CARRABASSETT VALLEY, Maine -- When she landed her aerial leap last week in a World Cup freestyle skiing event in Mont Tremblant, Quebec, there were tears of joy from and for Emily Cook, who grew up in Belmont, Mass., and graduated from Carrabassett Valley Academy.
It wasn't that the leap propelled her to a podium finish -- she placed eighth -- or even that the jump was particularly outstanding. But after 2 1/2 years away from competition because of an accident, and months of uncertainty whether she ever would compete again, Cook, 25, was back on skis and in the air.
"It was a pretty emotional thing for me," said Cook in a phone interview Monday as she waited in Chicago for a plane to British Columbia for her second Cup event since her return. "Everyone was emotional. There were definitely a lot of tears flowing."
Cook remembers the accident vividly, though at the time she did not know how badly hurt she was. As reigning US champion aerialist in 2001 and eyeing the 2002 Olympics in Salt Lake City, she was training in Lake Placid, N.Y. just two weeks after winning the Gold Cup, which qualified her for the Olympic team, when the horrific crash happened.
With a hard wind swirling snow on The Knoll, Cook soared up to her usual height of 30 feet above the landing slope, performed her spins and flips, then dropped well short of her target on flat ground. Both feet were damaged in the accident, one with crushed bones, the other with serious ligament damage. She was 22 with an excellent chance of winning an Olympic medal, but suddenly doctors were doubting if she ever would soar again.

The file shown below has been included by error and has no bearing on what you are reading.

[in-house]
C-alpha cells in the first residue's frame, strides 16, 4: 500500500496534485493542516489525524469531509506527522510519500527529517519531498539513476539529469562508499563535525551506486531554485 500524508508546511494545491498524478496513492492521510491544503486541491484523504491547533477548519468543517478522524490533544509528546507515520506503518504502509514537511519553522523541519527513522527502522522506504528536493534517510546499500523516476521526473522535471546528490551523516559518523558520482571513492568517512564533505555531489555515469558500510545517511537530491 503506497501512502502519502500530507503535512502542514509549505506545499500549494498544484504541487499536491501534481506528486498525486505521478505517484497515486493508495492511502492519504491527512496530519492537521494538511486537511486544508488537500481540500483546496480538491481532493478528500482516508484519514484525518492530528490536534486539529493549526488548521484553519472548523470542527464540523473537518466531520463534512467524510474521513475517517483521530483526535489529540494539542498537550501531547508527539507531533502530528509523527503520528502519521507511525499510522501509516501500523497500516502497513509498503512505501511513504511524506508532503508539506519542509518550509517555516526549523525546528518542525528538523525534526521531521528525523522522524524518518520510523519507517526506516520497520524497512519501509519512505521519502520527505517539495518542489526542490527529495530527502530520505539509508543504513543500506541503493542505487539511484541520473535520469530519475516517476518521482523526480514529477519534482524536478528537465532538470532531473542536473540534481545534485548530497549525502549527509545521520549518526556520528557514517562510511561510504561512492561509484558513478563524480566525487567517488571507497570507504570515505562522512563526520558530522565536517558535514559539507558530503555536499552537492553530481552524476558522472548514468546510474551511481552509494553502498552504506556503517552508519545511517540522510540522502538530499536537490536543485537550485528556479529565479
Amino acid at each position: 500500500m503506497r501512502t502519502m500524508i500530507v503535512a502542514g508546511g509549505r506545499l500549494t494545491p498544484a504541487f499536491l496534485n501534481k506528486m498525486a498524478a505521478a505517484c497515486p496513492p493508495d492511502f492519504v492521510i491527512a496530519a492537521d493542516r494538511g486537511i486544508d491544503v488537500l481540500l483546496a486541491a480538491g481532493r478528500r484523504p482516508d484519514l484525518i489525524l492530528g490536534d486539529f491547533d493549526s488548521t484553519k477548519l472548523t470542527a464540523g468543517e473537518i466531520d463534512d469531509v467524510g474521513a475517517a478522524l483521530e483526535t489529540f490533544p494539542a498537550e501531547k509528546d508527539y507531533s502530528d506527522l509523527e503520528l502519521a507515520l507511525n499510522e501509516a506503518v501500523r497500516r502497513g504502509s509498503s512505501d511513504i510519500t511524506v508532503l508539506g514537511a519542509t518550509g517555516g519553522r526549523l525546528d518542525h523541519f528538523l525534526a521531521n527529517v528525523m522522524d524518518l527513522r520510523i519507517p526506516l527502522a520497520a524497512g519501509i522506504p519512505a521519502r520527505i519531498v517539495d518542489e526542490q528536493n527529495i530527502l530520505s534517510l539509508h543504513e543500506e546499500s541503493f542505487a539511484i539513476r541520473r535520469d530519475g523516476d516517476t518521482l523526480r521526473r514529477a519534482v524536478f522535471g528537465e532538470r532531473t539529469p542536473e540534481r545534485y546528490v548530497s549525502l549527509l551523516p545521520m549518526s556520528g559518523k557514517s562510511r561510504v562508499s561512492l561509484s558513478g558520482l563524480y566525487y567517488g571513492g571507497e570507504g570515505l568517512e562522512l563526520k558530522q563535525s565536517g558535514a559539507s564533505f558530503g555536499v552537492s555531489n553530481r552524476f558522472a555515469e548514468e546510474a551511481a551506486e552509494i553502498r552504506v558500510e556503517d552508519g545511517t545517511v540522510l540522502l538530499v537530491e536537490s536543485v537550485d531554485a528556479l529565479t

"I don't remember exactly what I felt [about the possibility her career was over], but I knew I had to try as hard as I could to come back," Cook said.
An old friend, Jeret Peterson, took Cook's place on the Olympic team and brought a tear to her eye when, on national television before his jump, he held up his gloves, on which he had written "Hi Emily." Peterson, called "Speedy" by the coaches, finished in ninth place in his first Olympics and since has made three World Cup podiums.
It was help from friends such as Peterson, said Cook, that helped her along the tough road back. With several surgeries over the next 29 months, constant rehabilitation was the only way back.
"Speedy continues to be a really good friend and has always been a huge support," said Cook. "He's here with me now, and I hope he's with me to walk into Opening Ceremonies [at the 2006 Olympics in Italy]."
Growing up in Belmont, Cook left the high school in winter to train and compete at Carrabassett Valley Academy, which had one of the strongest freestyle programs in the country. As a child she had been a gymnast, so serious at one point that she trained with Olympic coach Carlo Rossi.
But she also loved skiing, and the marriage of the sports was aerial jumping. "Once I tried it, I just fell in love with the sport," she said. "It was just the right place for me to be."